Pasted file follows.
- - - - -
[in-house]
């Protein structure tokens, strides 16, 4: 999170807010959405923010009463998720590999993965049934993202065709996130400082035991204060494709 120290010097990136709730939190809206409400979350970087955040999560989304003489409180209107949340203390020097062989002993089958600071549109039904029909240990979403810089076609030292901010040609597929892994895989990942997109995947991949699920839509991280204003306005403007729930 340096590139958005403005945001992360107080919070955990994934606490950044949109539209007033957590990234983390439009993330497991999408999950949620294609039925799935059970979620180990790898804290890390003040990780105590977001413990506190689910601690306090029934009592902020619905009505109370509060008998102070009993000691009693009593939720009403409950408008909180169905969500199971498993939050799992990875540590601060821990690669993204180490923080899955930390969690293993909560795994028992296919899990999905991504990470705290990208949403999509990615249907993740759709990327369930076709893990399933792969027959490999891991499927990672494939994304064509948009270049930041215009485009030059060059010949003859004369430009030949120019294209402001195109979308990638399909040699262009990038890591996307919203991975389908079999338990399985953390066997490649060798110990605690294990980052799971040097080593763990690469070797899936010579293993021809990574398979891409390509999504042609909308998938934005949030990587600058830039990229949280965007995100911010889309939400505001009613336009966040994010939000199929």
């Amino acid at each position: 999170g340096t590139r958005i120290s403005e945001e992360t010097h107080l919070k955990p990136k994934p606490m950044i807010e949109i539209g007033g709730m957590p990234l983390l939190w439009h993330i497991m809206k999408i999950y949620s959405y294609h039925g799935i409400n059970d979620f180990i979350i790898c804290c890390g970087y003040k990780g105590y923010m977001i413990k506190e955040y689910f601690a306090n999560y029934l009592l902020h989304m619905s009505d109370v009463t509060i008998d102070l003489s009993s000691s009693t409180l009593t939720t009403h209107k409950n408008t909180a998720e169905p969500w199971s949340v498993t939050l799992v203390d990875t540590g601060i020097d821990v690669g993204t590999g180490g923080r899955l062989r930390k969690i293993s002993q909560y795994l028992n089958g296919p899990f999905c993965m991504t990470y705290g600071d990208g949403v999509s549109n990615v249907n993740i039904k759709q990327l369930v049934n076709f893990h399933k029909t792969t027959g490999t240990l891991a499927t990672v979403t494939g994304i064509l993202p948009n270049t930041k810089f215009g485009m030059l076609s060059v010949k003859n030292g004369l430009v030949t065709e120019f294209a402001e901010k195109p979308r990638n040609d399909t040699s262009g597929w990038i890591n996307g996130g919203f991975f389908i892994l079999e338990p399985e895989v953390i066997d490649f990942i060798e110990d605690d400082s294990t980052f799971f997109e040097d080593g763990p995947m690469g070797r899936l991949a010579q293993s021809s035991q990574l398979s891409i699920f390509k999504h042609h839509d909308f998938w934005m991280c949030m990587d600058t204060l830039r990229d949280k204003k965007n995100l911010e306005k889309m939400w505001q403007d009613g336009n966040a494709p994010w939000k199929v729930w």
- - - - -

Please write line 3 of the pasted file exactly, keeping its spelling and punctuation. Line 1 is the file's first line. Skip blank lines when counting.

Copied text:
């Amino acid at each position: 999170g340096t590139r958005i120290s403005e945001e992360t010097h107080l919070k955990p990136k994934p606490m950044i807010e949109i539209g007033g709730m957590p990234l983390l939190w439009h993330i497991m809206k999408i999950y949620s959405y294609h039925g799935i409400n059970d979620f180990i979350i790898c804290c890390g970087y003040k990780g105590y923010m977001i413990k506190e955040y689910f601690a306090n999560y029934l009592l902020h989304m619905s009505d109370v009463t509060i008998d102070l003489s009993s000691s009693t409180l009593t939720t009403h209107k409950n408008t909180a998720e169905p969500w199971s949340v498993t939050l799992v203390d990875t540590g601060i020097d821990v690669g993204t590999g180490g923080r899955l062989r930390k969690i293993s002993q909560y795994l028992n089958g296919p899990f999905c993965m991504t990470y705290g600071d990208g949403v999509s549109n990615v249907n993740i039904k759709q990327l369930v049934n076709f893990h399933k029909t792969t027959g490999t240990l891991a499927t990672v979403t494939g994304i064509l993202p948009n270049t930041k810089f215009g485009m030059l076609s060059v010949k003859n030292g004369l430009v030949t065709e120019f294209a402001e901010k195109p979308r990638n040609d399909t040699s262009g597929w990038i890591n996307g996130g919203f991975f389908i892994l079999e338990p399985e895989v953390i066997d490649f990942i060798e110990d605690d400082s294990t980052f799971f997109e040097d080593g763990p995947m690469g070797r899936l991949a010579q293993s021809s035991q990574l398979s891409i699920f390509k999504h042609h839509d909308f998938w934005m991280c949030m990587d600058t204060l830039r990229d949280k204003k965007n995100l911010e306005k889309m939400w505001q403007d009613g336009n966040a494709p994010w939000k199929v729930w």